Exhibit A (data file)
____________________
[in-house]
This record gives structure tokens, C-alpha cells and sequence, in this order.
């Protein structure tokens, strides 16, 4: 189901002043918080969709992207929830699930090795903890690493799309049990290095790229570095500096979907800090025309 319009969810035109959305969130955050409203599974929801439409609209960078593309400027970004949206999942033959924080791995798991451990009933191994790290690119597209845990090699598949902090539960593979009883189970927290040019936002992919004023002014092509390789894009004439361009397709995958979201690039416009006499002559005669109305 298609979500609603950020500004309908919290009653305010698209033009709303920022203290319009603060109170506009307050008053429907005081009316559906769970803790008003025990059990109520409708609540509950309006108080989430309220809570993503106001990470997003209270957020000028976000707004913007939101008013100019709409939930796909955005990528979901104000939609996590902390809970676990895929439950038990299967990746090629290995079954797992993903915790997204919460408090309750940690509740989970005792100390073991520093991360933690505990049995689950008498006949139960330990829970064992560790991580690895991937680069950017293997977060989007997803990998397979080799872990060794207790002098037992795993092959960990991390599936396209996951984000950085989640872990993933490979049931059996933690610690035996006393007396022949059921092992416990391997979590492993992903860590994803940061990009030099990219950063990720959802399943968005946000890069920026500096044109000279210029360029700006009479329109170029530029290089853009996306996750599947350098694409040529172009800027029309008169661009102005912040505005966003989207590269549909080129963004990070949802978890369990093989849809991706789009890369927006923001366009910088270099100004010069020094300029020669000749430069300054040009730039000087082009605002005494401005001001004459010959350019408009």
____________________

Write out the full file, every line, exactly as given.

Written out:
[in-house]
This record gives structure tokens, C-alpha cells and sequence, in this order.
């Protein structure tokens, strides 16, 4: 189901002043918080969709992207929830699930090795903890690493799309049990290095790229570095500096979907800090025309 319009969810035109959305969130955050409203599974929801439409609209960078593309400027970004949206999942033959924080791995798991451990009933191994790290690119597209845990090699598949902090539960593979009883189970927290040019936002992919004023002014092509390789894009004439361009397709995958979201690039416009006499002559005669109305 298609979500609603950020500004309908919290009653305010698209033009709303920022203290319009603060109170506009307050008053429907005081009316559906769970803790008003025990059990109520409708609540509950309006108080989430309220809570993503106001990470997003209270957020000028976000707004913007939101008013100019709409939930796909955005990528979901104000939609996590902390809970676990895929439950038990299967990746090629290995079954797992993903915790997204919460408090309750940690509740989970005792100390073991520093991360933690505990049995689950008498006949139960330990829970064992560790991580690895991937680069950017293997977060989007997803990998397979080799872990060794207790002098037992795993092959960990991390599936396209996951984000950085989640872990993933490979049931059996933690610690035996006393007396022949059921092992416990391997979590492993992903860590994803940061990009030099990219950063990720959802399943968005946000890069920026500096044109000279210029360029700006009479329109170029530029290089853009996306996750599947350098694409040529172009800027029309008169661009102005912040505005966003989207590269549909080129963004990070949802978890369990093989849809991706789009890369927006923001366009910088270099100004010069020094300029020669000749430069300054040009730039000087082009605002005494401005001001004459010959350019408009």